Environment Minister insists $443m Great Barrier Reef grant followed right guidelines
Environment and Energy Minister, Josh Frydenberg, said the government has been praised for its decision to give almost half a billion dollars to a small Great Barrier Reef foundation
The Environment and Energy Minister, Josh Frydenberg, has defended the government’s decision to grant a small not-for-profit an almost half a billion dollar grant.
The controversy comes as the Prime Minister is being pressed to answer to a Senate inquiry as to why a grant of this size was given to the small Great Barrier Reef Foundation without the competitive tender process. Frydenberg has now insisted guidelines were followed.
Asked if it was standard practice for the government to give a $443 million grant to small foundations without a tender process, Frydenberg said there was “a lot of transparency.”
“This is the largest single investment via government in reef preservation and conservation and the only reason the Labor party is raising this is because they abandoned the reef when they were in office,” Frydenberg told ABC’s 7.30 program.
Labor & @kkeneally trying cover up that they neglected the Reef for years criticising our record $500m investment. The Reef Foundation has leaders from academia, business & science & despite Labor’s hype there is a comprehensive public grant agreement https://t.co/knLqKBXabo.
— Josh Frydenberg (@JoshFrydenberg) August 3, 2018
“There is a lot of transparency. There is a public agreement. As I said, the Audit Office will continue to be able to follow the money, you’ve got compliance with the governance guidelines, it’s an organisation which the Labor party contributed to, and it has some of Australia’s leading scientists and those who are involved in philanthropic organisations, so it is a very reputable partner for the commonwealth.”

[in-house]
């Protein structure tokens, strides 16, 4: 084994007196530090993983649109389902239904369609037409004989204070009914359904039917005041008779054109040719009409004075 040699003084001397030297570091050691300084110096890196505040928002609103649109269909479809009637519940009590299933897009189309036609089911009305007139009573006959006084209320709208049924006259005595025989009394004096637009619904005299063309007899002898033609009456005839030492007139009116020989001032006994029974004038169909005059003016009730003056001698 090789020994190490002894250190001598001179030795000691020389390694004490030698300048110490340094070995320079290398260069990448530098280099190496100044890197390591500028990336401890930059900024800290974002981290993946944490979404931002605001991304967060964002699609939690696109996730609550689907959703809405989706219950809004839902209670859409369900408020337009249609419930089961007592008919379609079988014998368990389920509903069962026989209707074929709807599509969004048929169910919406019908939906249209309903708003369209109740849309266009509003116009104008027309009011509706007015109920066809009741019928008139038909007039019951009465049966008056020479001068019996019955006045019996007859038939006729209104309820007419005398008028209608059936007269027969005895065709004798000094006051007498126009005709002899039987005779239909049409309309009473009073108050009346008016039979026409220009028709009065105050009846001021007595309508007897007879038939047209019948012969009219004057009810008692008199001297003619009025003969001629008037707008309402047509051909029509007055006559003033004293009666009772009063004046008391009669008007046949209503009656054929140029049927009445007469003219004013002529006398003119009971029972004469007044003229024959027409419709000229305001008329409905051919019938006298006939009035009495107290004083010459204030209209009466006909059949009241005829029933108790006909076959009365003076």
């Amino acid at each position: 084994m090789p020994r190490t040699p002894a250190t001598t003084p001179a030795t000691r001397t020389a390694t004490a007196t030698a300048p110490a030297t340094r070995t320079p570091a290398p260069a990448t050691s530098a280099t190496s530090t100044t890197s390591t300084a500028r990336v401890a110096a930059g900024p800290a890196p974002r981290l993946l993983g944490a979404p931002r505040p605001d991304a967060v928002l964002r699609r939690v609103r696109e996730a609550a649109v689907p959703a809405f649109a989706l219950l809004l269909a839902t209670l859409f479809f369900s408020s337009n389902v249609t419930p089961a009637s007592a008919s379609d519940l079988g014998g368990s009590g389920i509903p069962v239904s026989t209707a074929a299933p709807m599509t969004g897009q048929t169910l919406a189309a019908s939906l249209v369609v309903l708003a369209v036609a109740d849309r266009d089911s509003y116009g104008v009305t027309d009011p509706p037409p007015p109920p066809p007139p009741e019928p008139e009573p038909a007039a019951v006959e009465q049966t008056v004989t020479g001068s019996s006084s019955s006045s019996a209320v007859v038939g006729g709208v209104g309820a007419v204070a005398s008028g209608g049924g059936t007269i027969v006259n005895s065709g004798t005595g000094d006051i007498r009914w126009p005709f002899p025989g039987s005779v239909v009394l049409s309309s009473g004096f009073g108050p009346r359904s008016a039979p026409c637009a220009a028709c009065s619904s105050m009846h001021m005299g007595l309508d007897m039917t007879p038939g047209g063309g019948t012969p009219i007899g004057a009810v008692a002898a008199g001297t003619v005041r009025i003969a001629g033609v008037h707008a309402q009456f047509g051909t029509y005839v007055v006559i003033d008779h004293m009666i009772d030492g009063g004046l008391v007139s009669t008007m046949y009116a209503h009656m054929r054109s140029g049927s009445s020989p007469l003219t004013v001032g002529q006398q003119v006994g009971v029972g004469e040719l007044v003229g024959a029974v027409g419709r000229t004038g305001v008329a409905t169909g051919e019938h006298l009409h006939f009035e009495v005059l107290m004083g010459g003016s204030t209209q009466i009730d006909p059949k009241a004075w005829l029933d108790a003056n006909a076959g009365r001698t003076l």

Frydenberg said Labor was only pushing the matter before the inquiry as it had abandoned its responsibility for the reef, saying it ended up on the endangered watch list while Labor was in office. He added the Coalition has been praised for the management of the reef.
Frydenberg said he would have welcomed a Labor commitment of this size had they been in power instead.
“We would welcome that sort of commitment from the Labor party because we never saw it when they were in office. It has only been the Coalition who has put in place the $2 billion reef 2050 plan with the Queensland government, made this record $500 million commitment, which has been praised even by UNESCO.”
He added that the Great Barrier Reef Foundation was chosen as it has been around for nearly two decades and Labor contributed while they were in office. He also cited that the foundation has raised $80 million themselves and has the support of leading scientists.
On top of this, he insists there have been several meetings between the department and the foundation, and adds a public servant was present during them.
“My department, including my Secretary, have had more than 20 meetings since early April with the foundation, and like I said, the Commonwealth and the state government will be consulted on investment decisions.”